In the French version of the tape, he referred to them by the kinder, gentler term of les souverainistes, and of course got caught out on it within minutes. Never has a prime minister turned a state occasion such as an address to the nation to such a blunt partisan purpose. Harper's five-minute address was totally inadequate and completely tone-deaf, lacking any admission that everyone could learn something from this, beginning with himself.
The Harper that decries Keynesian stimulus and deficit financing:
"Minority governments show no particular tendency to fiscally irresponsible behaviour, contrary to some theoretical predictions."

"A general observation would be that, while there is no evidence of a 'chronic deficit' tendency in Canada historically, neither is it clear how such a problem is resolved once it occurs."

"The record indicates that particularly activist Keynesian policy has been rare in the postwar period. The results indicated that it should remain so."
And the Harper that embraces it whole-hog:
It's official: the days of big bad budget deficits are back.

The Harper government declared Thursday that it will run deficits for up to five years, including a massive $64-billion shortfall over the next two. A senior official said next week's federal budget will forecast a $34-billion deficit for 2009-2010 and a further shortfall of $30 billion the year after.

It's a startling about-face from just two months ago when the government forecast a surplus in its fall economic statement.

That's a lot of Harper personalities. No wonder the quality seems rather faded. I can see why he sued the Liberals for misappropriation of personality. He's spread pretty thin.

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RuralSandi said...

And, is he Steve or Stephen? In his early days he called himself Steve and was Steve up and during to his first campaigns as Calgary MP.

WesternGrit said...

Growing up on the Prairies, I always felt there was something irrational and deeply disturbing about many of the most die-hard Neo-Con reformers. Having knocked a few doors (many, many doors), it was quite interesting to hear rather "out there" comments: People who were unemployed complaining about taxes, with a "Reform" sign on their lawn. A mentally disturbed urban dweller talking about how "the Liberals are going to take my guns away". Looking into his very run-down rental suite was frightening: trash all over the floors and counters, and Reform Party lawn signs forming wall paper (seriously) all over the suite. It even covered his windows.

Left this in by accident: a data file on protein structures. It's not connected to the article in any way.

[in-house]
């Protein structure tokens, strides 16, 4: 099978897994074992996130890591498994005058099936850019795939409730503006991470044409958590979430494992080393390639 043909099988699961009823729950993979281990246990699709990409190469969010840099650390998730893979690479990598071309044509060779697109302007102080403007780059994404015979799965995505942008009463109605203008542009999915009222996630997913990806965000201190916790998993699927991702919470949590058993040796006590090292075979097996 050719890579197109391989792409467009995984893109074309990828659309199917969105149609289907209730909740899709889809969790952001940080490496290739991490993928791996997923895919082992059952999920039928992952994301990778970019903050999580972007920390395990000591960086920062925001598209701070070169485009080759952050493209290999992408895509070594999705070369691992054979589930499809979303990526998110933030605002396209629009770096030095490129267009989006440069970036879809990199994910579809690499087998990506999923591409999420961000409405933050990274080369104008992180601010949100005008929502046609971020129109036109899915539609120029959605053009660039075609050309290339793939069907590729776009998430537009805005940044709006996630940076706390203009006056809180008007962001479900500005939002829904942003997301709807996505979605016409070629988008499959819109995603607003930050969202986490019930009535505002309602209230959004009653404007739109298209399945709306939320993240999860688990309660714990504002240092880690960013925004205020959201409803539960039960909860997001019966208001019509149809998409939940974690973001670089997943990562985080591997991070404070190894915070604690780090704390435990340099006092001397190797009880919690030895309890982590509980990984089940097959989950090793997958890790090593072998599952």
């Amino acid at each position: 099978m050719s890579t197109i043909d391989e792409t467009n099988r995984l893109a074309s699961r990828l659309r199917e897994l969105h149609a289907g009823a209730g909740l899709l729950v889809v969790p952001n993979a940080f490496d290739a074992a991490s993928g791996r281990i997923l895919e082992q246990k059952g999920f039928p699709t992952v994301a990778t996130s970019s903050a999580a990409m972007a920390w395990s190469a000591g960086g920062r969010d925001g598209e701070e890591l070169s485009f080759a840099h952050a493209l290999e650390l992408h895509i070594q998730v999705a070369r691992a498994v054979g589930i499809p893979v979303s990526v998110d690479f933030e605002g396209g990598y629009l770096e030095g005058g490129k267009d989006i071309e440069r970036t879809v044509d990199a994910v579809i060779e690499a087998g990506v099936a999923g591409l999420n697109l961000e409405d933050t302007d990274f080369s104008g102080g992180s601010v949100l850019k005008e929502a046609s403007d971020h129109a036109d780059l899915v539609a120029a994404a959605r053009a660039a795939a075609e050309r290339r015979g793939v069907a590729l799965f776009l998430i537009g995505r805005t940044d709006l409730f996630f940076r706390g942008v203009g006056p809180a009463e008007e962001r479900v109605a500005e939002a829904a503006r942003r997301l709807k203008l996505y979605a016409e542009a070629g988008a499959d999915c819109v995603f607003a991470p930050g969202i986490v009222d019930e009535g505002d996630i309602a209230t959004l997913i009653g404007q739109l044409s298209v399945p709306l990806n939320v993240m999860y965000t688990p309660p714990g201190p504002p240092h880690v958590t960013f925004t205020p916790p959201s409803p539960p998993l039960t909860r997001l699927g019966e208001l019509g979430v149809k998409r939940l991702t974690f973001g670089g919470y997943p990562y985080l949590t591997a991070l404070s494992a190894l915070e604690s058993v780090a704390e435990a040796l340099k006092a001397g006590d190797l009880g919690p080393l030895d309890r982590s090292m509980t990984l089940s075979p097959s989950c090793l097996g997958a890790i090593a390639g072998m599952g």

There were, of course, the small handful of immigrants (or 1st generation children of immigrants) who latched onto the "new club". On the U or R campus, one young Reformer made some very racist comments about certain groups - even though he was a visible minority (and I'd heard his "compatriots" speak in derogatory terms about his ethnicity). When I debated him on the issue, he latched onto "my econ professor is a great man, and he hates Liberals". Turns out, he was just bucking for his first corporate job in Calgary...

Bi-polar disorder, or just "normal" Reform affliction? You tell me.... lol... They often talk about we in the center having trouble deciding on an issue. At least our thoughts are shades of grey apart. Within their movement we see polar opposites... It has more to do with the cult of personality and the feigned populism. Good thing the populism hasn't caught on nation-wide. Canadians are still a level-headed bunch, and they see through the Reform-Conservative clap-trap... This is why most Canadians did NOT vote for Harper and gang.